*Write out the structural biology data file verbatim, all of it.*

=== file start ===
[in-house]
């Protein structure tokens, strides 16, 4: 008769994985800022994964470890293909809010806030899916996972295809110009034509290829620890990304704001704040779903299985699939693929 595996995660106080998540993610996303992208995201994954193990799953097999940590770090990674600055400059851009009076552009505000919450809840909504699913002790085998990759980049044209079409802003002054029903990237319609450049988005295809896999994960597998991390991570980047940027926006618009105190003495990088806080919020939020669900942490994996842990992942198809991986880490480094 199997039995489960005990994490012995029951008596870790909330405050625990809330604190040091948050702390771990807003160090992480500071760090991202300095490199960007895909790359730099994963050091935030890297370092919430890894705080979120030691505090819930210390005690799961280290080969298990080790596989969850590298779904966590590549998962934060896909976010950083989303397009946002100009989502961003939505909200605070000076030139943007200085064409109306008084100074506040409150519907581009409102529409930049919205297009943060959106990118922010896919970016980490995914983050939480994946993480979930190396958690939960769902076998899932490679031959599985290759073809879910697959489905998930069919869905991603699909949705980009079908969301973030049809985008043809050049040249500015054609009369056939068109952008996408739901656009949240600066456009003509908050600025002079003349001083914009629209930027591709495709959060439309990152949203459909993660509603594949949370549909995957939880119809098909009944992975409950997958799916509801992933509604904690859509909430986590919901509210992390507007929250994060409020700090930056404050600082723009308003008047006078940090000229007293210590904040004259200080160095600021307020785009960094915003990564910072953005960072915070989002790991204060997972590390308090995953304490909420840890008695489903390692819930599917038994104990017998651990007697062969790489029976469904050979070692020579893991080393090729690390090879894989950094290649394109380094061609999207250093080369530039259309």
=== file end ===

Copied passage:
[in-house]
């Protein structure tokens, strides 16, 4: 008769994985800022994964470890293909809010806030899916996972295809110009034509290829620890990304704001704040779903299985699939693929 595996995660106080998540993610996303992208995201994954193990799953097999940590770090990674600055400059851009009076552009505000919450809840909504699913002790085998990759980049044209079409802003002054029903990237319609450049988005295809896999994960597998991390991570980047940027926006618009105190003495990088806080919020939020669900942490994996842990992942198809991986880490480094 199997039995489960005990994490012995029951008596870790909330405050625990809330604190040091948050702390771990807003160090992480500071760090991202300095490199960007895909790359730099994963050091935030890297370092919430890894705080979120030691505090819930210390005690799961280290080969298990080790596989969850590298779904966590590549998962934060896909976010950083989303397009946002100009989502961003939505909200605070000076030139943007200085064409109306008084100074506040409150519907581009409102529409930049919205297009943060959106990118922010896919970016980490995914983050939480994946993480979930190396958690939960769902076998899932490679031959599985290759073809879910697959489905998930069919869905991603699909949705980009079908969301973030049809985008043809050049040249500015054609009369056939068109952008996408739901656009949240600066456009003509908050600025002079003349001083914009629209930027591709495709959060439309990152949203459909993660509603594949949370549909995957939880119809098909009944992975409950997958799916509801992933509604904690859509909430986590919901509210992390507007929250994060409020700090930056404050600082723009308003008047006078940090000229007293210590904040004259200080160095600021307020785009960094915003990564910072953005960072915070989002790991204060997972590390308090995953304490909420840890008695489903390692819930599917038994104990017998651990007697062969790489029976469904050979070692020579893991080393090729690390090879894989950094290649394109380094061609999207250093080369530039259309």